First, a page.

UNIT 4Understanding Stress and Conflict Q1) What is stress? What are the causes of stress in work and life?A1) Stress is a feeling of being under too much mental or emotional pressure, and a feeling that you are unable to cope. Most people experience stressful situations at some point and our bodies generate stress hormones (which trigger our internal ‘fight or flight’ response) to help us deal with them. However, if we are constantly feeling stressed, these hormones remain in our bodies and start to affect our physical and mental well-being. We become increasingly unable to cope with the demands placed on us – whether at work or at home. Causes of Stress:The exact causes of stress are often difficult to pin down. Someone might think that work is the root of their stress because it manifests as a work issue, but the source might actually be a problem at home, or an event or experience from the past resurfacing. The opposite is a possibility too – stress at home with children, ill parents, buying a house or other life event affects how some people cope at work. For some, it becomes a cycle of stress, affecting all aspects of a person’s life. Causes of work stress include:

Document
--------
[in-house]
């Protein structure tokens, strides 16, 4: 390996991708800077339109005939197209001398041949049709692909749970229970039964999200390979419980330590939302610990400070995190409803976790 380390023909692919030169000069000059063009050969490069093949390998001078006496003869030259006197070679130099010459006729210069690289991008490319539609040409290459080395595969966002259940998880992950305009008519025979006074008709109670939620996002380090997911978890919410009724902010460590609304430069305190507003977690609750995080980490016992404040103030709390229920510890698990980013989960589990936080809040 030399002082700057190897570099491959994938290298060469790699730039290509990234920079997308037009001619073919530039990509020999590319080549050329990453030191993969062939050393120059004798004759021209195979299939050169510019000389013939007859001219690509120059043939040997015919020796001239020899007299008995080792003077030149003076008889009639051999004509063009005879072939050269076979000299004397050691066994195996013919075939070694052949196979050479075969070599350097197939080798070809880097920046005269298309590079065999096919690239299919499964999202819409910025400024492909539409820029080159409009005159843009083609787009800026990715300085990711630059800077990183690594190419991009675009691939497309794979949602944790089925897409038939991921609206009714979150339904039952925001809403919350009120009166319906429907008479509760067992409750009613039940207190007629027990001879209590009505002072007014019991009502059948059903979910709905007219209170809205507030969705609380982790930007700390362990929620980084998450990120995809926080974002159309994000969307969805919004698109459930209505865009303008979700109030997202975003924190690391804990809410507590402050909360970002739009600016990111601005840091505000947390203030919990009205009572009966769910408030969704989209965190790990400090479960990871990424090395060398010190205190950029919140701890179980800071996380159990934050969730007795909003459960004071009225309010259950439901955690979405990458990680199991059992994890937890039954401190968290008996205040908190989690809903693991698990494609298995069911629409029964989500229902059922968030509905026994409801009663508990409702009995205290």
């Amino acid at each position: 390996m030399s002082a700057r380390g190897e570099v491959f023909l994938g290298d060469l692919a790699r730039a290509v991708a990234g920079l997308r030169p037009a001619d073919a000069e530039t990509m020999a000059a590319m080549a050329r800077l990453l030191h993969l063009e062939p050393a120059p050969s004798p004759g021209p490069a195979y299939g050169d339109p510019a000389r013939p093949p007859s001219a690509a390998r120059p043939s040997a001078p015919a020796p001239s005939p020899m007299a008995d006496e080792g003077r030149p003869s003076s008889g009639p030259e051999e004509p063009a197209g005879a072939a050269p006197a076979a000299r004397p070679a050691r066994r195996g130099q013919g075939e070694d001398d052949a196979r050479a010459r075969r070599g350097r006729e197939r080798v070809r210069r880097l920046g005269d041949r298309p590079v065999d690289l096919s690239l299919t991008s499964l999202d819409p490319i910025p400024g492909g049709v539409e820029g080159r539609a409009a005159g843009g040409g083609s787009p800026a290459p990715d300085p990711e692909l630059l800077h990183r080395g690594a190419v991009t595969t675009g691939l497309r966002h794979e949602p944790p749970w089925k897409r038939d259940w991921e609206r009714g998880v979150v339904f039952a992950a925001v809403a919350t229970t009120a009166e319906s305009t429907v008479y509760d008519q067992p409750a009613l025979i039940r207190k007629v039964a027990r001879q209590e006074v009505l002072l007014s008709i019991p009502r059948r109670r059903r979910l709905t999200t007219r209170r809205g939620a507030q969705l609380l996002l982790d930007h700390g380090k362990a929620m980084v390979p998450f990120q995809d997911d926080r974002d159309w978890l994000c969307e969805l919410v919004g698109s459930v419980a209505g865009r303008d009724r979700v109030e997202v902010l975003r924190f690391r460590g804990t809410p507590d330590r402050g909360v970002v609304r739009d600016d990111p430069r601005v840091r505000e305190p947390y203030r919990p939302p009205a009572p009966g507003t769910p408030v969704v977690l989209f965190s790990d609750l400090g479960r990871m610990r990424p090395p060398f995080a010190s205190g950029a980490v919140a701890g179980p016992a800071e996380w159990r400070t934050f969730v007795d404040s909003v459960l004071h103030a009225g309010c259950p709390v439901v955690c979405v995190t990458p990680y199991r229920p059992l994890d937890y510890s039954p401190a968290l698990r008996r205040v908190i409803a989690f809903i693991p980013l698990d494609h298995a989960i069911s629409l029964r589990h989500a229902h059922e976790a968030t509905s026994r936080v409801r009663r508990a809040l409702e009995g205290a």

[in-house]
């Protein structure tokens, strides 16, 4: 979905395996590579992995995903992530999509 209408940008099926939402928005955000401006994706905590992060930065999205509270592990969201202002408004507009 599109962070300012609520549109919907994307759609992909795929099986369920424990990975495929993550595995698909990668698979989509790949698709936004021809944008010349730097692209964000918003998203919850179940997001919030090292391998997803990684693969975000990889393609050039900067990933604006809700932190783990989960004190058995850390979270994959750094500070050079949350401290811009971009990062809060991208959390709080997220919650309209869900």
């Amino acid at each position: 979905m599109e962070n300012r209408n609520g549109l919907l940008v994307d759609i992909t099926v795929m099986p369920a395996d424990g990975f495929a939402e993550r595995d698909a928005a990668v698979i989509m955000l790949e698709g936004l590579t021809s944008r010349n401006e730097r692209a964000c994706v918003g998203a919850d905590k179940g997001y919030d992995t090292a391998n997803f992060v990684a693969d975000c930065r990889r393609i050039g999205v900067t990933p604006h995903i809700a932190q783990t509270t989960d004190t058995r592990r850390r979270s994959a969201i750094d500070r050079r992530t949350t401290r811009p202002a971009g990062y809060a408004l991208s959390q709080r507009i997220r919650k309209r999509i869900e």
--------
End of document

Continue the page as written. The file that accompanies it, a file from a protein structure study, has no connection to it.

Being unhappy in your job Having a heavy workload or too much responsibility Working long hours Having poor management, unclear expectations of your work, or no say in the decision-making process Working under dangerous conditions Being insecure about your chance for advancement or risk of termination Having to give speeches in front of colleagues Facing discrimination or harassment at work, especially if your company isn't supportive Life stresses can also have a big impact. Examples of life stresses are: The death of a loved one Divorce Loss of a job Increase in financial obligations Getting married Moving to a new home Chronic illness or injury Emotional problems (depression, anger, anxiety, grief, guilt, low self-esteem) Taking care of an elderly or sick family member Traumatic event, such as a natural disaster, theft, rape, or violence against you or a loved oneQ2) What the factors can lead to stress?A2) Fear and uncertainty. When you regularly hear about the threat of terrorist attacks, global warming, and toxic chemicals on the news, it can cause you to feel stressed, especially because you feel like you have no control over those events. And even though disasters are typically very rare events, their vivid coverage in the media may make them seem as if they are more likely to occur than they really are. Fears can also hit closer to home, such as being worried that you won't finish a project at work or won't have enough money to pay your bills this month. Attitudes and perceptions. How you view the world or a particular situation can determine whether it causes stress. For example, people who feel like they're doing a good job at work will be less stressed out by a big upcoming project than those who worry that they are incompetent. Unrealistic expectations. No one is perfect. If you expect to do everything right all the time, you're destined to feel stressed when things don't go as expected. Change. Any major life change can be stressful -- even a happy event like a wedding or a job promotion. More unpleasant events, such as a divorce, major financial setback, or death in the family can be significant sources of stress.Stress levels differ based on your personality and how one responds to situations. Some people let everything roll off their back. To them, work stresses and life stresses are just minor bumps in the road. Others literally worry themselves sick.Q3) What are the Agents of socialization and the role of family in developing the Individual?A3) It may be said that the total society is the agency for socialisation and that each person with whom one comes into contact and interact is in some way an agent of socialisation. Socialisation is found in all interactions, but the most influential interaction occurs in particular groups which are referred to as agencies of socialisation.The oblivious beginning of the process for the new-born child is-his immediate family group, but this is soon extended to many other groups. Other than the family, the most important are the schools, the peer groups (friends circle) and the mass media. FamilyThere is no better way to start than to talk about the role of family in our social development, as family is usually considered to be the most important agent of socialization. As infants, we are completely dependent on others to survive. Our parents, or those who play the parent role, are responsible for teaching us to function and care for ourselves. They, along with the rest of our family, also teach us about close relationships, group life, and how to share resources. Additionally, they provide us with our first system of values, norms, and beliefs - a system that is usually a reflection of their own social status, religion, ethnic group, and more.Arthur, a young boy who lives in America, was born to an immigrant family. He grew up bilingual and was taught the importance of collectivistic values through socialization with his family. This experience differs drastically from someone born to an older, 'traditional' American family that would emphasize the English language and individualistic values. The family is the primary agency of socialisation. It is here that the child develops an initial sense of self and habit-training—eating, sleeping etc. To a very large extent, the indoctrination of the child, whether in primitive or modem complex society, occurs within the circle of the primary family group. The child’s first human relationships are with the immediate members of his family—mother or nurse, siblings, father and other close relatives.Here, he experiences love, cooperation, authority, direction and protection. Language (a particular dialect) is also learnt from family in childhood. People’s perceptions of behaviour appropriate of their sex are the result of socialisation and major part of this is learnt in the family.As the primary agents of childhood socialisation, parents play a critical role in guiding children into their gender roles deemed appropriate in a society. Families also teach children values they will hold throughout life. They frequently adopt their parents’ attitudes not only about work but also about the importance of education, patriotism and religion.Q4) What role does school and peers in developing the IndividualA4) SchoolsThe next important agent of childhood socialization is the school. Of course, the official purpose of school is to transfer subject knowledge and teach life skills, such as following directions and meeting deadlines. But, students don't just learn from the academic curriculum prepared by teachers and school administrators. In school, we also learn social skills through our interactions with teachers, staff, and other students. For example, we learn the importance of obeying authority and that to be successful, we must learn to be quiet, to wait, and sometimes to act interested even when we're not.Arthur, like other children, might even learn things from his teacher that she did not intend to teach. For instance, he might learn that it's best to yell out an answer instead of raising his hand. When he does so, he gets rare attention from the teacher and is hardly ever punished.Schools teach sets of expectations about the work, profession or occupations they will follow when they mature. Schools have the formal responsibility of imparting knowledge in those disciplines which are most central to adult functioning in our society. PeersBesides the world of family and school fellows, the peer group (the people of their own age and similar social status) and playmates highly influence the process of socialisation. In the peer group, the young child learns to confirm to the accepted ways of a group and to appreciate the fact that social life is based on rules. Peer group becomes significant others in the terminology of G.H. Mead for the young child. Peer group socialisation has been increasing day by day these days.Young people today spend considerable time with one another outside home and family. Young people living in cities or suburbs and who have access to automobiles spend a great deal of time together away from their families. Studies show that they create their own unique sub-cultures—the college campus culture, the drug culture, motorcycle cults, athletic group culture etc. Peer groups serve a valuable function by assisting the transition to adult responsibilities.Teenagers imitate their friends in part because the peer group maintains a meaningful system of rewards and punishments. The group may encourage a young person to follow pursuits that society considers admirable.On the other hand, the group may encourage someone to violate the culture’s norms and values by driving recklessly, shoplifting, stealing automobiles, engaging in acts of vandalism and the like. Some studies of deviant behaviour show that the peer group influence to cultivate behaviour patterns is more than the family.Q5) What is the Significance of values, ethics and prejudices in developing of an Individual? Explain Values in detail.A5) The first, and perhaps most crucial, elements of culture we will discuss are its values and beliefs. Values are a culture’s standard for discerning what is good and just in society. Values are deeply embedded and critical for transmitting and teaching a culture’s beliefsValues help shape a society by suggesting what is good and bad, beautiful and ugly, sought or avoided. Consider the value that the United States places upon youth. Children represent innocence and purity, while a youthful adult appearance signifies sexuality. Shaped by this value, individuals spend millions of dollars each year on cosmetic products and surgeries to look young and beautiful. The United States also has an individualistic culture, meaning people place a high value on individuality and independence. In contrast, many other cultures are collectivist, meaning the welfare of the group and group relationships are a primary value.Living up to a culture’s values can be difficult. It’s easy to value good health, but it’s hard to quit smoking. Marital monogamy is valued, but many spouses engage in infidelity. Cultural diversity and equal opportunities for all people are valued in the United States, yet the country’s highest political offices have been dominated by white men.Values often suggest how people should behave, but they don’t accurately reflect how people do behave. Values portray an ideal culture, the standards society would like to embrace and live up to. But ideal culture differs from real culture, the way society actually is, based on what occurs and exists. In an ideal culture, there would be no traffic accidents, murders, poverty, or racial tension. But in real culture, police officers, lawmakers, educators, and social workers constantly strive to prevent or repair those accidents, crimes, and injustices. American teenagers are encouraged to value celibacy. However, the number of unplanned pregnancies among teens reveals that not only is the ideal hard to live up to, but the value alone is not enough to spare teenagers the potential consequences of having sex.One way societies strive to put values into action is through rewards, sanctions, and punishments. When people observe the norms of society and uphold its values, they are often rewarded. A boy who helps an elderly woman board a bus may receive a smile and a “thank you.” A business manager who raises profit margins may receive a quarterly bonus. People sanction certain behaviors by giving their support, approval, or permission, or by instilling formal actions of disapproval and non-support. Sanctions are a form of social control, a way to encourage conformity to cultural norms. Sometimes people conform to norms in anticipation or expectation of positive sanctions: good grades, for instance, may mean praise from parents and teachers. From a criminal justice perspective, properly used social control is also inexpensive crime control. Utilizing social control approaches pushes most people to conform to societal rules, regardless of whether authority figures (such as law enforcement) are present.When people go against a society’s values, they are punished. A boy who shoves an elderly woman aside to board the bus first may receive frowns or even a scolding from other passengers. A business manager who drives away customers will likely be fired. Breaking norms and rejecting values can lead to cultural sanctions such as earning a negative label—lazy, no-good bum—or to legal sanctions, such as traffic tickets, fines, or imprisonment. Values are not static; they vary across time and between groups as people evaluate, debate, and change collective societal beliefs. Values also vary from culture to culture. For example, cultures differ in their values about what kinds of physical closeness are appropriate in public. It’s rare to see two male friends or co-workers holding hands in the United States where that behavior often symbolizes romantic feelings. But in many nations, masculine physical intimacy is considered natural in public. This difference in cultural values came to light when people reacted to photos of former president George W. Bush holding hands with the Crown Prince of Saudi Arabia in 2005. A simple gesture, such as handholding, carries great symbolic differences across cultures. Q6) What is Ethics?A6) Ethics are self‐regulatory guidelines for making decisions and defining professions. By establishing ethical codes, professional organizations maintain the integrity of the profession, define the expected conduct of members, and protect the welfare of subjects and clients. Moreover, ethical codes give professionals direction when confronting ethical dilemmas, or confusing situations. A case in point is a scientist's decision whether to intentionally deceive subjects or inform them about the true risks or goals of a controversial but much‐needed experiment. Many organizations, such as the American Sociological Association and the American Psychological Association, establish ethical principles and guidelines. The vast majority of today's social scientists abide by their respective organizations' ethical principles.A researcher must remain mindful of her or his ethical responsibilities to participants. A researcher's primary duty is to protect the welfare of the subjects. For example, a researcher whose study requires extensive questioning of volunteers' personal information should screen the subjects beforehand to assure that the questioning will not distress them. A researcher should also inform subjects about their expected roles in the study, the potential risks of participating, and their freedom to withdraw from the study at any time without consequences. Agreeing to participate in a study based on disclosure of this type of information constitutes informed consent. After the study is finished, the researcher should provide subjects with complete details about the study. Providing details at the conclusion of an experiment is called debriefing.Many critics believe that no experiment justifies the intentional use of deception, or concealing the purpose and procedures of a study from participants. Not only does deception carry the risk of psychologically harming subjects, it reduces the general public's support for research. Proponents, however, view deception as necessary when prior knowledge of a study would sway a subject's responses and invalidate the results. If subjects learn that a study measures attitudes of racial discrimination, they may intentionally try to avoid appearing prejudiced.Q7) What are Prejudices? Give the types.A7) Prejudice and discrimination are often confused, but the basic difference between them is this: prejudice is the attitude, while discrimination is the behaviour. More specifically, racial and ethnic prejudice refers to a set of negative attitudes, beliefs, and judgments about whole categories of people, and about individual members of those categories, because of their perceived race and/or ethnicity. A closely related concept is racism, or the belief that certain racial or ethnic groups are inferior to one’s own. Prejudice and racism are often based on racial and ethnic stereotypes, or simplified, mistaken generalizations about people because of their race and/or ethnicity. While cultural and other differences do exist among the various American racial and ethnic groups, many of the views we have of such groups are unfounded and hence are stereotypes Prejudice is a baseless and often negative preconception or attitude toward members of a group. Prejudice can have a strong influence on how people behave and interact with others, particularly with those who are different from them, even unconsciously or without the person realizing they are under the influence of their internalized prejudices.Common features of prejudice include negative feelings, stereotyped beliefs, and a tendency to discriminate against members of a group. In society, we often see prejudices toward a group based on race, sex, religion, culture, and more. While specific definitions of prejudice given by social scientists often differ, most agree that it involves prejudgments that are usually negative about members of a group.When people hold prejudicial attitudes toward others, they tend to view everyone who fits into a certain group as being "all the same." They paint every individual who holds particular characteristics or beliefs with a very broad brush and fail to really look at each person as a unique individual. Types of Prejudice:Prejudice can be based on a number of factors including sex, race, age, sexual orientation, nationality, socioeconomic status, and religion. Some of the most well-known types of prejudice include: Racism Sexism Ageism Classism Homophobia Nationalism Religious prejudice XenophobiaQ8) Define Aggression and violence as the public expression of conflict ?A8) Aggression is defined as "any form of behavior directed toward the goal of harming or injuring another living being who is motivated to avoid such treatment.Aggression has many forms and purposes. Direct violence is overt and is committed by, and directed at, particular individuals. It can be contrasted to structural violence, which occurs when basic resources are distributed unfairly, depriving some of decent lives. Violence occurs at every level, from individual through family, community, nation, and world.Theorists differ over whether aggression is based in biology or in cause by environment. Sociobiologists argue that aggression is a basic part of our biological makeup, and is elicited or repressed by various circumstances. Deviance studies have found violence associated with various physiological conditions. They have also found that aggression produces physiological changes. However, most violence is committed by physiologically (and otherwise mentally) normal individuals.Some people are predisposed to aggression, and groups or organizations may have a culture of violence. Such malevolent dispositions are a popular explanation for violent behavior. Psychologically, it is easier to see violent individuals or groups as the sole causal agents than to see the larger context, which is characterized by prevailing and anticipated economic conditions; political institutions; available and scarce resources; conflict resolution practices; and the degree to which a society is open or closed to new groups, traditions, and ideas.Motivational theory sees blocked needs as the cause of aggression, drawing on Maslow's hierarchy of needs. Psychologists have explored the connection between goal frustration and aggression. They found that, while frustration can lead to aggression, it can also lead to more constructive behaviors, and that many cases of aggression do not involve frustration. Similarly, there is no necessary connection between anger and aggression. Research also shows that "stimuli in the immediate environment, such as guns, knives, or axes...are also powerful cues that can spark violent behaviorGender studies have found it difficult to determine whether men are more violent than women. Men are more likely to engage in active, direct violence, while women's violence is more typically indirect, verbal, or self-directed.Behavioralists view aggression as a learned response. The legal system displays such an approach when it relies on punishment (negative reinforcement) to deter violence. However, punishment is only effective under very specific conditions; it must be swift, certain and severe. Social learning theorists see aggressions as leaned from personal experience and from role models. They emphasize environmental sources such as violent families and media portrayals of violence. Nonviolent behaviors will also be learned if they are effectively modeled. Social cognition approaches view aggression as the result of flawed or inadequate behavioral decision-making, and categorized aggression into two types. Reactive aggression occurs in response to perceived provocation. Reactively violent people may be overly sensitive to provocation or misinterpret situational cues. Proactive aggression occurs when violence is the preferred response to social challenge. Proactively violent people may lack knowledge of, or competency with, alternative responses, or may simply have an inappropriately positive evaluation of aggression (e.g. as showing strength). Cultural and social context plays a significant role in determining what kinds and degrees of aggression are acceptable or even admirable.Moral norms can act as a powerful constraint on violence. At the same time, felt injustice can be a powerful incentive toward, and justification for, violence. Norms violations are least likely to spark destructive , escalating conflicts if the violation was unintentional and transient, and if there are norms in place for redressing the wrong. People's judgements of behavior will vary depending on which domain they associate the behavior with: moral, conventional, or personal. For example, corporal punishment could be judged as morally wrong, socially acceptable, or a matter of personal preference. Many types of violence are rationalized as being conventional or personal, rather than moral, matters.Effective conflict resolution has four stages: diagnosis, implementation planning, implementation, and evaluation. Diagnosis requires identifying victims of violence, identifying their motives and background, and understanding how violence spreads from level to level. Since the causes of violence are multiple, complex, and interconnected, strategies for countering violence must be comprehensive, coordinated multiparty approaches. The usual dispute resolution approaches may be inappropriate in cases of violent or coercive conflict. Community anti-violence programs typically focus on conflict management skills, on youth or families, or on psychoeducational approaches.Three general principles should guide intervention into violent situations. First, control your own violence. Second , recognize and avoid behaviors that provoke other people's aggression. Third, when aggression does occur, acknowledge it and act to manage or de-escalate the conflict. Intervention should be subject to ongoing evaluation. Perform ongoing reality checks. Look for unintended consequences of the intervention and for conflict residues. In addition to intervention skills, recognizing and addressing aggression takes significant moral courage; even caring professionals tend to avoid acknowledging cases of violence.In conclusion, there needs to be a development of a culture of peace, which can "address the root causes of many kinds of aggression by emphasizing rights, law, and social justice. Cultures of peace work to implement their values and ideals for human rights, tolerance, democracy, free flow of information, sustainable development, peace education and gender equality.Q9) What is Stereotyping and prejudice as a significant factors in causing conflicts in society?A9) The principles of social psychology, including the ABCs—affect, behavior, and cognition—apply to the study of stereotyping, prejudice, and discrimination, and social psychologists have expended substantial research efforts studying these concepts. The cognitive component in our perceptions of group members is the stereotype—the positive or negative beliefs that we hold about the characteristics of social group. We may decide that “French people are romantic,” that “old people are incompetent,” or that “college professors are absent minded.” And we may use those beliefs to guide our actions toward people from those groups. In addition to our stereotypes, we may also develop prejudice—an unjustifiable negative attitude toward an outgroup or toward the members of that outgroup. Prejudice can take the form of disliking, anger, fear, disgust, discomfort, and even hatred—the kind of affective states that can lead to behavior such as the gay bashing you just read about. Our stereotypes and our prejudices are problematic because they may create discrimination and conflict—unjustified negative behaviors toward members of outgroups based on their group membership.Stereotypes and prejudice have a pervasive and often pernicious influence on our responses to others, and also in some cases on our own behaviors. To take one example, social psychological research has found that our stereotypes may in some cases lead to stereotype threat—performance decrements that are caused by the knowledge of cultural stereotypes. Spencer, Steele, and Quinn (1999) found that when women were reminded of the (untrue) stereotype that “women are poor at math,” they performed more poorly on math tests than when they were not reminded of the stereotype, and other research has found stereotype threat in many other domains as well.Q10) What are some of the issues you might have started to think about in terms of stress and work?A10) Your feelings about your job – are you a perfectionist, for example? If so, you may need to learn to accept that some issues just cannot be resolved, and that your work only needs to be good enough rather than perfect, or that some tasks need more resources than your organisation has. Other people in your organisation and how you work with them. Being clear about the limits of your own and other people’s remits can help to resolve stresses about what it is you are expected to do and what you can expect from others. Resourcing issues, such as the amount of funding available to undertake a task that really requires more than is available. The availability of support for you and your work – often there is not enough or the person who is supposed to support you does not have enough time to meet your needs.Everyone has different stress triggers. Work stress tops the list, according to surveys. Forty percent of U.S. workers admit to experiencing office stress, and one-quarter say work is the biggest source of stress in their lives.